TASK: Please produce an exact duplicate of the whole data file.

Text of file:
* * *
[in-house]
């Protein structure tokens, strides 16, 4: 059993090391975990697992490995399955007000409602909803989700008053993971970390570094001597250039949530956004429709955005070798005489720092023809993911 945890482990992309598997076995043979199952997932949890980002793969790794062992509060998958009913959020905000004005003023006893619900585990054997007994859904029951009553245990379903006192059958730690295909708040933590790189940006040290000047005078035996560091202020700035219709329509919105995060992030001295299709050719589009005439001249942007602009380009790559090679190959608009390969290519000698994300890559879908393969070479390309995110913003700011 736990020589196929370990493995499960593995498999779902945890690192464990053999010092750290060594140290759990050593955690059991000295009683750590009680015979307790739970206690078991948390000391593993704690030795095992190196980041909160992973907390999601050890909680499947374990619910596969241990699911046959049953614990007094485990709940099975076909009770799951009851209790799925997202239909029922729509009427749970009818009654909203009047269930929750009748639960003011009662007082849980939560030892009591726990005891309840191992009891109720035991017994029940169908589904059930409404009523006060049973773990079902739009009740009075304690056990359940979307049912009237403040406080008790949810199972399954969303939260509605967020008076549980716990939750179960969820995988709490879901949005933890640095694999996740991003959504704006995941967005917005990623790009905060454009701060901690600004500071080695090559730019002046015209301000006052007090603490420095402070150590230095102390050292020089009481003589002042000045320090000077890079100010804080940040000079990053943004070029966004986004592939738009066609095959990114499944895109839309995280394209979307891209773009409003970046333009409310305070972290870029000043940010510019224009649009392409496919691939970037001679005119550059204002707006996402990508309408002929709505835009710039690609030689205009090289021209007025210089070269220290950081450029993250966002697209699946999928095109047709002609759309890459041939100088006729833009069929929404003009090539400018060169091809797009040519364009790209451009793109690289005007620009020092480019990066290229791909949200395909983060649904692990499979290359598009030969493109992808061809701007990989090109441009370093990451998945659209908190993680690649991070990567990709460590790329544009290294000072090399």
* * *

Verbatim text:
[in-house]
């Protein structure tokens, strides 16, 4: 059993090391975990697992490995399955007000409602909803989700008053993971970390570094001597250039949530956004429709955005070798005489720092023809993911 945890482990992309598997076995043979199952997932949890980002793969790794062992509060998958009913959020905000004005003023006893619900585990054997007994859904029951009553245990379903006192059958730690295909708040933590790189940006040290000047005078035996560091202020700035219709329509919105995060992030001295299709050719589009005439001249942007602009380009790559090679190959608009390969290519000698994300890559879908393969070479390309995110913003700011 736990020589196929370990493995499960593995498999779902945890690192464990053999010092750290060594140290759990050593955690059991000295009683750590009680015979307790739970206690078991948390000391593993704690030795095992190196980041909160992973907390999601050890909680499947374990619910596969241990699911046959049953614990007094485990709940099975076909009770799951009851209790799925997202239909029922729509009427749970009818009654909203009047269930929750009748639960003011009662007082849980939560030892009591726990005891309840191992009891109720035991017994029940169908589904059930409404009523006060049973773990079902739009009740009075304690056990359940979307049912009237403040406080008790949810199972399954969303939260509605967020008076549980716990939750179960969820995988709490879901949005933890640095694999996740991003959504704006995941967005917005990623790009905060454009701060901690600004500071080695090559730019002046015209301000006052007090603490420095402070150590230095102390050292020089009481003589002042000045320090000077890079100010804080940040000079990053943004070029966004986004592939738009066609095959990114499944895109839309995280394209979307891209773009409003970046333009409310305070972290870029000043940010510019224009649009392409496919691939970037001679005119550059204002707006996402990508309408002929709505835009710039690609030689205009090289021209007025210089070269220290950081450029993250966002697209699946999928095109047709002609759309890459041939100088006729833009069929929404003009090539400018060169091809797009040519364009790209451009793109690289005007620009020092480019990066290229791909949200395909983060649904692990499979290359598009030969493109992808061809701007990989090109441009370093990451998945659209908190993680690649991070990567990709460590790329544009290294000072090399």